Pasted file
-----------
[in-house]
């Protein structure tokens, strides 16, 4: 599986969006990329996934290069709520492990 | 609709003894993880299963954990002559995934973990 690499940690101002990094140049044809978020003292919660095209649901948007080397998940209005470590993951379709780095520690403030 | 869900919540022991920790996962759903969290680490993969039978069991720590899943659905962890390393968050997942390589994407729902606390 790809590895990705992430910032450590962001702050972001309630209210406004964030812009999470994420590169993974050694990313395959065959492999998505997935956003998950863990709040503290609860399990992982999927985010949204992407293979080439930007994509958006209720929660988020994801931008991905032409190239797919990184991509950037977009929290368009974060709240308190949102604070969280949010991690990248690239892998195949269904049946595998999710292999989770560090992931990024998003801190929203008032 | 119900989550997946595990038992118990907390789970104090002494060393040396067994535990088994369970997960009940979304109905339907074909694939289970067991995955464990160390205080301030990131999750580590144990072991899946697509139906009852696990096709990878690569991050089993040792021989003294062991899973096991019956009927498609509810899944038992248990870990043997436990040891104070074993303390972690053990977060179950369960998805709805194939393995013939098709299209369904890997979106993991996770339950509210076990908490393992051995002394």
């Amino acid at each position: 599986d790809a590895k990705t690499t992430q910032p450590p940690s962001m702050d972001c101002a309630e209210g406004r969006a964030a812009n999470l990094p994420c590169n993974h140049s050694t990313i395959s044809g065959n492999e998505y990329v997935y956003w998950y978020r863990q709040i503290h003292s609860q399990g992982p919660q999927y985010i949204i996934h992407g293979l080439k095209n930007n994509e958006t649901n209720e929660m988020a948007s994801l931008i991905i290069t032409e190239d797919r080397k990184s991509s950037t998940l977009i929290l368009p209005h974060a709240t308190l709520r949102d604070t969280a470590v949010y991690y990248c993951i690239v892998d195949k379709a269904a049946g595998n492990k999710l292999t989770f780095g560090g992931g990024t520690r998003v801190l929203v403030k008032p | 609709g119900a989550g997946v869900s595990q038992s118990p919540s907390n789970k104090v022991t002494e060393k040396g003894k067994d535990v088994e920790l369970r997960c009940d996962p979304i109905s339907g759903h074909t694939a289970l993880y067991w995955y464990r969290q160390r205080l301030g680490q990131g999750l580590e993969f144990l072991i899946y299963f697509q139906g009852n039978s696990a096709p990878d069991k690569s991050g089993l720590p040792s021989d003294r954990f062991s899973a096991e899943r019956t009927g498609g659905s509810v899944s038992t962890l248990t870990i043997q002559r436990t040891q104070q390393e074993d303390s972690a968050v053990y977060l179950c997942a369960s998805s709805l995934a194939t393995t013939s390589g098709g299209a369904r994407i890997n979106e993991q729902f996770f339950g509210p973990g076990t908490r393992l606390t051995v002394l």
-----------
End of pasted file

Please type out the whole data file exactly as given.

[in-house]
């Protein structure tokens, strides 16, 4: 599986969006990329996934290069709520492990 | 609709003894993880299963954990002559995934973990 690499940690101002990094140049044809978020003292919660095209649901948007080397998940209005470590993951379709780095520690403030 | 869900919540022991920790996962759903969290680490993969039978069991720590899943659905962890390393968050997942390589994407729902606390 790809590895990705992430910032450590962001702050972001309630209210406004964030812009999470994420590169993974050694990313395959065959492999998505997935956003998950863990709040503290609860399990992982999927985010949204992407293979080439930007994509958006209720929660988020994801931008991905032409190239797919990184991509950037977009929290368009974060709240308190949102604070969280949010991690990248690239892998195949269904049946595998999710292999989770560090992931990024998003801190929203008032 | 119900989550997946595990038992118990907390789970104090002494060393040396067994535990088994369970997960009940979304109905339907074909694939289970067991995955464990160390205080301030990131999750580590144990072991899946697509139906009852696990096709990878690569991050089993040792021989003294062991899973096991019956009927498609509810899944038992248990870990043997436990040891104070074993303390972690053990977060179950369960998805709805194939393995013939098709299209369904890997979106993991996770339950509210076990908490393992051995002394």
């Amino acid at each position: 599986d790809a590895k990705t690499t992430q910032p450590p940690s962001m702050d972001c101002a309630e209210g406004r969006a964030a812009n999470l990094p994420c590169n993974h140049s050694t990313i395959s044809g065959n492999e998505y990329v997935y956003w998950y978020r863990q709040i503290h003292s609860q399990g992982p919660q999927y985010i949204i996934h992407g293979l080439k095209n930007n994509e958006t649901n209720e929660m988020a948007s994801l931008i991905i290069t032409e190239d797919r080397k990184s991509s950037t998940l977009i929290l368009p209005h974060a709240t308190l709520r949102d604070t969280a470590v949010y991690y990248c993951i690239v892998d195949k379709a269904a049946g595998n492990k999710l292999t989770f780095g560090g992931g990024t520690r998003v801190l929203v403030k008032p | 609709g119900a989550g997946v869900s595990q038992s118990p919540s907390n789970k104090v022991t002494e060393k040396g003894k067994d535990v088994e920790l369970r997960c009940d996962p979304i109905s339907g759903h074909t694939a289970l993880y067991w995955y464990r969290q160390r205080l301030g680490q990131g999750l580590e993969f144990l072991i899946y299963f697509q139906g009852n039978s696990a096709p990878d069991k690569s991050g089993l720590p040792s021989d003294r954990f062991s899973a096991e899943r019956t009927g498609g659905s509810v899944s038992t962890l248990t870990i043997q002559r436990t040891q104070q390393e074993d303390s972690a968050v053990y977060l179950c997942a369960s998805s709805l995934a194939t393995t013939s390589g098709g299209a369904r994407i890997n979106e993991q729902f996770f339950g509210p973990g076990t908490r393992l606390t051995v002394l």